RANDOM(3)           Linux Programmer's Manual           RANDOM(3)

       random,  srandom, initstate, setstate - random number gen-

       #include <stdlib.h>

       long int random(void);
       void srandom(unsigned int seed);
       char *initstate(unsigned int seed, char *state, int n);
       char *setstate(char *state);

       The random() function uses a non-linear additive  feedback
       random  number generator employing a default table of size
       31 long integers to return successive  pseudo-random  num-
       bers  in the range from 0 to RAND_MAX.  The period of this
       random  number  generator  is  very  large,  approximately

       The srandom() function sets its argument as the seed for a
       new sequence of pseudo-random integers to be  returned  by
       random().  These sequences are repeatable by calling sran-
       dom() with the same seed value.  If no seed value is  pro-
       vided,  the random() function is automatically seeded with
       a value of 1.

       The initstate() function allows a state array state to  be
       initialized  for  use  by random().  The size of the state
       array n is used by initstate() to decide how sophisticated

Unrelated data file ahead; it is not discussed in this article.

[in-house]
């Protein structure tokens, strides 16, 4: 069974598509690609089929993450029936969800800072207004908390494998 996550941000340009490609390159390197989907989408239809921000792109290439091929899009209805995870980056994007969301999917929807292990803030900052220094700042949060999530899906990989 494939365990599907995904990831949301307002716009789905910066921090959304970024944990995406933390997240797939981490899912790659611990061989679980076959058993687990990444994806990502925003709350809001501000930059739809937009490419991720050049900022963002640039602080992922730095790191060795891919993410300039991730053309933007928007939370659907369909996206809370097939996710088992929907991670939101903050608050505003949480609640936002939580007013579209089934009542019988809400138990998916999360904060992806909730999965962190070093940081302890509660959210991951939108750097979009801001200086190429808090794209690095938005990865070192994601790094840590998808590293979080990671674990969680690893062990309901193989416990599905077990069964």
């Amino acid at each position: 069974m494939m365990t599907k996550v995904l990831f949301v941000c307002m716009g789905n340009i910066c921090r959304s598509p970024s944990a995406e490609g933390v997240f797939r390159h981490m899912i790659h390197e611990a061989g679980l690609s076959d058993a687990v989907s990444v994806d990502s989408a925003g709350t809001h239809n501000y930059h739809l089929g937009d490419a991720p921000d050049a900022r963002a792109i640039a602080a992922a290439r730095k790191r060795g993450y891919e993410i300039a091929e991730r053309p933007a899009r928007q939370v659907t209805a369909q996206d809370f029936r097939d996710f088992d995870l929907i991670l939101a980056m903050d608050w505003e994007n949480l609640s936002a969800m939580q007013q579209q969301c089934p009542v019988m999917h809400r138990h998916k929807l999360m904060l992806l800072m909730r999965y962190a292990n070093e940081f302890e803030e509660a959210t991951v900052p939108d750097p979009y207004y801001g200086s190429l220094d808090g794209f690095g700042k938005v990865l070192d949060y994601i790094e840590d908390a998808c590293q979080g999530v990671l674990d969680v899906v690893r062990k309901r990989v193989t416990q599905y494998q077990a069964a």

a  random number generator it should use -- the larger the
       state array, the better the random numbers will be.   seed
       is  the  seed  for  the  initialization, which specifies a
       starting point for the random number  sequence,  and  pro-
       vides for restarting at the same point.

       The  setstate()  function  changes the state array used by
       the random() function.  The state array state is used  for
       random  number  generation  until  the  next call to init-
       state() or setstate().  state must first  have  been  ini-
       tialized using initstate().

       The  random()  function  returns  a  value  between  0 and
       RAND_MAX.  The srandom() function returns no  value.   The
       initstate()  and  setstate() functions return a pointer to
       the previous state array.

       EINVAL A state array of less than 8 bytes was specified to

       Current "optimal" values for the size of the state array n
       are 8, 32, 64, 128, and 256 bytes; other amounts  will  be
       rounded down to the nearest known amount.  Using less than
       8 bytes will cause an error.

       BSD 4.3

       rand(3), srand(3)

GNU                       March 28, 1993                        1